Tuesday, July 7, 2015

High Tech Politics

Hi! Happy Tuesday!

Irreni World Scale is bursting with computer science principles to be applied to politics. Why? Because we humans know how to scale computers where both Google and Facebook have over one billion users today.  Irreni is a Silicon Valley political solution not just because of high tech advocacy such as The Data Center on the Moon or the Device of Life. Irreni is also a Silicon Valley political solution because it applies the design of scale we've learned how to practice in Silicon Valley where our politics today needs to scale but is sorely lacking in that department. 

Yesterday I blogged about Greece and how Greece is a prime example of a failed state that didn't scale. Yesterday I offered analysis that failed states like Greece and Syria and Sudan are burgeoning in modern times because politics doesn't scale due to a lack of bottom up approach, a lack of people making decisions themselves.

Today I'd like to take a further elaborate and take a moment here to go on about an important computer science design principle; a Silicon Valley staple of the process of being agile.

Being agile means iterations. Agile means innovation.

The agile process starts with a principle that has been known for a long time in computer science: throw away your first prototype and start over. Have we scrapped the US Constitution yet? No. Why not? Because we have always had a fever-pitched, religious, irrational reverence for the document. That is a helluva a way not to scale, to worship something.

The US Constitution is our first effort and should be thrown out and rewritten. If in fact the US Constitution as a piece of peopleware were under the control of Silicon Valley then it would be unrecognisable from its original form because naive software doesn't scale. It would have been completely rewritten.

Besides throwing out a first effort then what does agile mean by iterations? What agile means is a constant revolution of top-down vs. bottom-up design.

Prior to the agile process there was the waterfall process. The waterfall design process of software was kinda like ideology in that it was top-down, claims were made without evidence.

The bottom-up side to the agile process involves something called test-driven development. In test-driven development first the APIs or claims are written out. Then tests for those APIs or claims are written before even a single line of code. As the design claims come to together and the tests start to fail then the failures of bottom up effort are fed back  into the agile process so as to inform the top-down design.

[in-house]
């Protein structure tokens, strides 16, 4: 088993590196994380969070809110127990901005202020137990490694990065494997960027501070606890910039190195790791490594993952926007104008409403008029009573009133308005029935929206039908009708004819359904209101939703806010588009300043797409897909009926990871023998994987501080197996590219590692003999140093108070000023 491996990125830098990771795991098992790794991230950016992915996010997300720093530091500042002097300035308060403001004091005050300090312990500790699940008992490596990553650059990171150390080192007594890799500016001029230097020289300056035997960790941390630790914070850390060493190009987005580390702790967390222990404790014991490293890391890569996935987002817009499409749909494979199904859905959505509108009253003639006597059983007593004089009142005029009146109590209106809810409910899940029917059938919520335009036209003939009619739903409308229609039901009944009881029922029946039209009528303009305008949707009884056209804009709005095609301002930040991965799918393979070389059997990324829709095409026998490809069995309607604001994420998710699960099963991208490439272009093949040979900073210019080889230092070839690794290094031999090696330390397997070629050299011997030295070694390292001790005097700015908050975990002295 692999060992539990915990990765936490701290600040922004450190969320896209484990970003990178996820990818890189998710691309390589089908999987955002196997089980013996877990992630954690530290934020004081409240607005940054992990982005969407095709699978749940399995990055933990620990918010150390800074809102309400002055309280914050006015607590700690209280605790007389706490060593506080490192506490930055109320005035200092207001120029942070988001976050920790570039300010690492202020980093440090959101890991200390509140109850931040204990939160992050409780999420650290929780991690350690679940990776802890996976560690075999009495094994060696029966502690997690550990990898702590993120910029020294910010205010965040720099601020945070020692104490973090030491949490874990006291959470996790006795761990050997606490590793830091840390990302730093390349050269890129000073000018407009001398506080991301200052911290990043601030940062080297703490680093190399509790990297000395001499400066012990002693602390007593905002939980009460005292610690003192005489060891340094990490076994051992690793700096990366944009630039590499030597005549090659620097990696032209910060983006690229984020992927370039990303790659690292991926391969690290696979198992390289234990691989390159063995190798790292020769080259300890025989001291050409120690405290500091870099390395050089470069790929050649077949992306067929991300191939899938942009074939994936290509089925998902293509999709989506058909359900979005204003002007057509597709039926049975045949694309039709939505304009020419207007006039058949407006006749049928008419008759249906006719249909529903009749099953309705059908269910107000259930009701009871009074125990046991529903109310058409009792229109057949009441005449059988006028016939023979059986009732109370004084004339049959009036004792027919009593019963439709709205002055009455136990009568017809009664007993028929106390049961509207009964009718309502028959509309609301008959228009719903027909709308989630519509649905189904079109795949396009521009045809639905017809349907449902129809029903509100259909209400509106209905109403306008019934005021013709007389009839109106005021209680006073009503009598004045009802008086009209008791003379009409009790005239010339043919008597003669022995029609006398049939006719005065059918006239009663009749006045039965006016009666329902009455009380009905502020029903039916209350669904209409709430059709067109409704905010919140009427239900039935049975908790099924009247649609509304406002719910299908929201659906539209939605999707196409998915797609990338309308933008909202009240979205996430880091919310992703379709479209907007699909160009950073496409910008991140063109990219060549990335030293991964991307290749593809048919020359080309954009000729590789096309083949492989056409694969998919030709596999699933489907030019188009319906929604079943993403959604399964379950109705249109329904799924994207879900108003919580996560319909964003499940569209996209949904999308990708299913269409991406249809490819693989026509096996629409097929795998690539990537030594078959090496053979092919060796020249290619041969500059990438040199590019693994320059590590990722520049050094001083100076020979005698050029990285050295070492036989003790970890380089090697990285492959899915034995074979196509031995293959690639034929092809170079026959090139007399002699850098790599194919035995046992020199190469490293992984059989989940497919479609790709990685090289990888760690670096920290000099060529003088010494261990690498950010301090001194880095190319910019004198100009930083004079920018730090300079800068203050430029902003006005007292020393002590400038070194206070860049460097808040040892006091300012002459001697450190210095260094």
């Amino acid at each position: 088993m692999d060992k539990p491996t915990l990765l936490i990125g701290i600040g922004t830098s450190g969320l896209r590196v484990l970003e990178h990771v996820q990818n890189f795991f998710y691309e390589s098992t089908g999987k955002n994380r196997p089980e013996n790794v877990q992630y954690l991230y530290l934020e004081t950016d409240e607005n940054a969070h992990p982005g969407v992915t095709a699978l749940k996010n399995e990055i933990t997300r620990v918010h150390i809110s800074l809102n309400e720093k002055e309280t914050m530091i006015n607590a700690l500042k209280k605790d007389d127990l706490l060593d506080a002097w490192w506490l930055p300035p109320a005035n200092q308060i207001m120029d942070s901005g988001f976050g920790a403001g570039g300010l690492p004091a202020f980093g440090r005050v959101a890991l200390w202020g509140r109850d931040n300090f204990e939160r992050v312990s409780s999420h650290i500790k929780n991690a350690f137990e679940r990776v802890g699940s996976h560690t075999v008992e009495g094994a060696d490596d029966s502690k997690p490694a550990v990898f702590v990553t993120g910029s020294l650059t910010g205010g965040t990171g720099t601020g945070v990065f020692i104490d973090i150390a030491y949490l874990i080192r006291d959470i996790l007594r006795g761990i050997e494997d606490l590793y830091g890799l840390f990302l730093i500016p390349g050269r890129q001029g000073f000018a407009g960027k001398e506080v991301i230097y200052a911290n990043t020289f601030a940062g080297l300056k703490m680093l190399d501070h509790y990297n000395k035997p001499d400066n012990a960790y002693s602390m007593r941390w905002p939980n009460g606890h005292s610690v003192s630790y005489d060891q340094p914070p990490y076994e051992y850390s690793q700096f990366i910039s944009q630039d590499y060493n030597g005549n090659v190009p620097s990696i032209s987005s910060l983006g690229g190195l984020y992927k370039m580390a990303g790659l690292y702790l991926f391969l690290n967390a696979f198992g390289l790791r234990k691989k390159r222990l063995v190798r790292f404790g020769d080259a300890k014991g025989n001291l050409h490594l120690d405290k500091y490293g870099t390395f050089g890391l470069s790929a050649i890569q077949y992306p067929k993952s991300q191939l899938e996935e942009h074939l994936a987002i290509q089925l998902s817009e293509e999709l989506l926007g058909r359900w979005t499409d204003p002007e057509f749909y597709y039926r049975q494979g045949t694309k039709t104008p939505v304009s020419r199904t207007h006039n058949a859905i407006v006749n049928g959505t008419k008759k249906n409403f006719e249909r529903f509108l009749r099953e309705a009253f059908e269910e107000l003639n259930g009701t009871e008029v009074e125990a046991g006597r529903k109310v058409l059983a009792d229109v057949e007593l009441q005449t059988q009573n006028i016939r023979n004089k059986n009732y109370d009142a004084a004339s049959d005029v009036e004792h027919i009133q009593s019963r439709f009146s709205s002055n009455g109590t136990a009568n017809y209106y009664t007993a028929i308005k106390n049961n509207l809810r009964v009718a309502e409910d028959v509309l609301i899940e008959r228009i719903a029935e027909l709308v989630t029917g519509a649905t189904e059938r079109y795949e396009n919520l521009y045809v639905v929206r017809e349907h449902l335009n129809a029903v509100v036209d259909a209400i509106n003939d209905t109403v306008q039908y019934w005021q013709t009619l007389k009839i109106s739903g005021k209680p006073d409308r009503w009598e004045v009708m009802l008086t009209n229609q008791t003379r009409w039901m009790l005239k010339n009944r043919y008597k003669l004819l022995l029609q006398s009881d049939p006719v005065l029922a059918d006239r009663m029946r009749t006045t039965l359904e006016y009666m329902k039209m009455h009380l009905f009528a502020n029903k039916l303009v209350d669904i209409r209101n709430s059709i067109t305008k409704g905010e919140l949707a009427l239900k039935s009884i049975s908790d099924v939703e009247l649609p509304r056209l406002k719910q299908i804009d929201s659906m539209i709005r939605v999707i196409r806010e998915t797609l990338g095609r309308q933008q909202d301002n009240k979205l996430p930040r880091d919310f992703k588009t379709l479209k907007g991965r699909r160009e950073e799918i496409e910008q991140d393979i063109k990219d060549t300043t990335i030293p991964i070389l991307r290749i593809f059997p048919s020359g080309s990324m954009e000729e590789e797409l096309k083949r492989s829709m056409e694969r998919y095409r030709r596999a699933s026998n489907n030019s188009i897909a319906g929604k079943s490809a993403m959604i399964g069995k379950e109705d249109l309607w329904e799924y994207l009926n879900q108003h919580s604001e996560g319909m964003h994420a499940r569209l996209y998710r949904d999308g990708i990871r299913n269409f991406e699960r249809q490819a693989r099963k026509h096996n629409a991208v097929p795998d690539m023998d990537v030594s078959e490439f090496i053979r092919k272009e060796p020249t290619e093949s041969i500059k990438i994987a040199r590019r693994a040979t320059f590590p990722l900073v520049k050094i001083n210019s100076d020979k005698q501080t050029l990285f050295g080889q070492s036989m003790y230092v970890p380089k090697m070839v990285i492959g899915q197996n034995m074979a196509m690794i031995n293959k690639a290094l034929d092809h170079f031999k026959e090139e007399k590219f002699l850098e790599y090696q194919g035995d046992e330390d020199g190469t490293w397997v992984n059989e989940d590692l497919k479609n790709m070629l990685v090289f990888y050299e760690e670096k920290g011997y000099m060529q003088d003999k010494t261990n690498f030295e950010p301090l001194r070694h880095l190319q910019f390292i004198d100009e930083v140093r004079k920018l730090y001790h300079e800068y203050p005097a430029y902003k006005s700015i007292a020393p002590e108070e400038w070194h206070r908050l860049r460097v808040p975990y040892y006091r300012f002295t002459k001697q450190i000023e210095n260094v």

Irreni takes a test-driven approach and thus a bottom up approach to politics by calling for massive scientific experiments of societal, political claims. The failure or success of these test results are then meant to be fed back into the top-down design of politics. 

Using exclusively a top-down or a bottom-up design is short sighted. We know this from experience in Silicon Valley. We have historically taken a top-down only approach with computer science and since the year 2000 have moved on to iterating between top-down and bottom-up. Politics today needs the same design process applied.

But the situation is worse in the US than just needing to add new bottom up processes; the bottom-up process that once existed now no longer functions. What little bottom up feedback we once had in the US has been completely torn asunder. The absolute proof is that our representatives have a 10% approval rating and a 90% incumbency rate. Our bottom-up feedback, which is our only bottom-up feedback, is voting on legislators to inform the top down. However, we are no longer changing who gets elected when we do not approve.  Why? Because the system is only offering bad choices. The bottom-up aspect of politics today is 100% broken.

If there is only one lesson you learn from Irreni World Scale then let it be this: a bottom-up feedback loop needs to be inserted into the politics today. But Irreni offers so much more than a single lesson that we've learned here in Silicon Valley about how to scale. Why not apply all that we have learned?

Innovation involves applying a feedback loop of learned experience during the process of design. Apply a feedback loop of immediate testing from the bottom to inform the top. This constant iteration can be thought of as a wheel turning where the top becomes the bottom and vice-versa. Each iteration then becomes a revolution of the wheel of design. In this sense innovation is revolution, a revolution of the perspective wheel.

But that is not what people mean when we use the word revolution as applied to politics. Revolution generally means a whole replacement of a government as opposed to incremental innovation. Whole replacement is not going to work today.  The US constitution is no longer a prototype in an alpha stage so sadly a complete rewrite is not an option today like it was 200 years ago. But we can innovate. And we should start today.

Revolution as defined to be an iteration of the design wheel from top-down to bottom-up is very much a Silicon Valley way of thinking, a Silicon Valley process. Revolution as defined as innovation is what Irreni World Scale means by its slogan "Silicon Valley scale applied to political scale in the 21st Century". Well, that and the actual technology of a Data Center on the Moon, the Device of Life, the Virtual Environment Reality You and the V.E.R.Y. Terran Space Port.  ha!

Revolution as innovation and not overthrowing a government is a Silicon Valley principle of agile scale. Welcome to the 21st century.


Scale your empathy, scale the world! 

Find your tribe!

Be sexy people!

The future is coming! 

Innovate at a rapid pace!

Slow speed ahead!

Well come! and well met!

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